QUESTION: So that you do want (inaudible) the Annapolis process --

MR. DUGUID: And Senator Mitchell is now – and Senator Mitchell is now moving forward from that point.

QUESTION: Gordon, what can youdetails can you give us about Triple Canopy being awarded the remainder of the Blackwater security contract in Baghdad, please?

MR. DUGUID: I can, if I can – I need to find the date, excuse me. I believe the Triple Kennedy – excuse me, Triple Canopy was awarded the contract on March 31st. And I am going to search to make sure that I have that correct, if you’ll excuse me for just a moment.

Yes, indeed, March, the 31st, the Department awarded Triple Canopy the ground task order for protective security details in Baghdad after a thorough evaluation of proposals from each company that had submitted bids. They will begin the transition process to – just to anticipate, if I may – between the current company, which is called Xe – formerly Blackwater – immediately, although Blackwater will continue to provide security services until the end of its current task order which finishes in May.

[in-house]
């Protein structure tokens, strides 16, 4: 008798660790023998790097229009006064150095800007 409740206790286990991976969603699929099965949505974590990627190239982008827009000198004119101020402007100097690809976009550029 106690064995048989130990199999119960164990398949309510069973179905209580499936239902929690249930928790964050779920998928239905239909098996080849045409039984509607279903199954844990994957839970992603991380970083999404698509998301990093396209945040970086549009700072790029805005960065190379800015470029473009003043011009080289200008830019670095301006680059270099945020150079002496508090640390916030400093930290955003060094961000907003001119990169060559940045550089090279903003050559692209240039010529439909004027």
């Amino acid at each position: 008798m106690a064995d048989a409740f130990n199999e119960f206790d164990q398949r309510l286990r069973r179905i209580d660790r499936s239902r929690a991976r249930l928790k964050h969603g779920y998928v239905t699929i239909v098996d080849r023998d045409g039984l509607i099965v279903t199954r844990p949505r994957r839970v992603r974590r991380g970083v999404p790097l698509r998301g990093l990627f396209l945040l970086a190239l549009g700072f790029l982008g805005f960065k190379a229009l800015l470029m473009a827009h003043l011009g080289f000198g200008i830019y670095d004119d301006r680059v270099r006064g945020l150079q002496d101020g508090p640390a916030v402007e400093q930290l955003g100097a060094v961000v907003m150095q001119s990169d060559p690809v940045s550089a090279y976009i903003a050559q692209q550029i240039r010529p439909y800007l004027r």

QUESTION: A quick follow-up on that.


QUESTION: Who’s going to do the air assets that Blackwater provided, namely the helicopters?

MR. DUGUID: Air assets is currently being performed by – as you said, by Presidential Airways, which is a part of Blackwater. The decision has not been made yet on who will perform the new air order, although we recognize that based on the Government of Iraq’s decision, the Department has had to notify Xe in writing that it did not renew the company’s task order for the air order.

QUESTION: And when is that task order up?

MR. DUGUID: I’ll have to find out for you.

QUESTION: Could you?

MR. DUGUID: Yes, I will.

QUESTION: And the award for Triple Canopy, what’s the duration of that? And do you have a price tag on that?

MR. DUGUID: I don’t have either one of those two things. We’ll try and find out for you.


QUESTION: Actually, if I – quick, one more. You are going to try to find someone else to replace the air assets? You’re not just getting rid of that? It has to be --

MR. DUGUID: No decision has been made on who will replace. Yes, that’s correct.

QUESTION: All right. Well – but whether you will replace it, whether you’ll – you still require those air assets, do you?

MR. DUGUID: I believe that we still require air assets. No decision has been made on who will do that job.

(The briefing was concluded at 12:22 p.m.)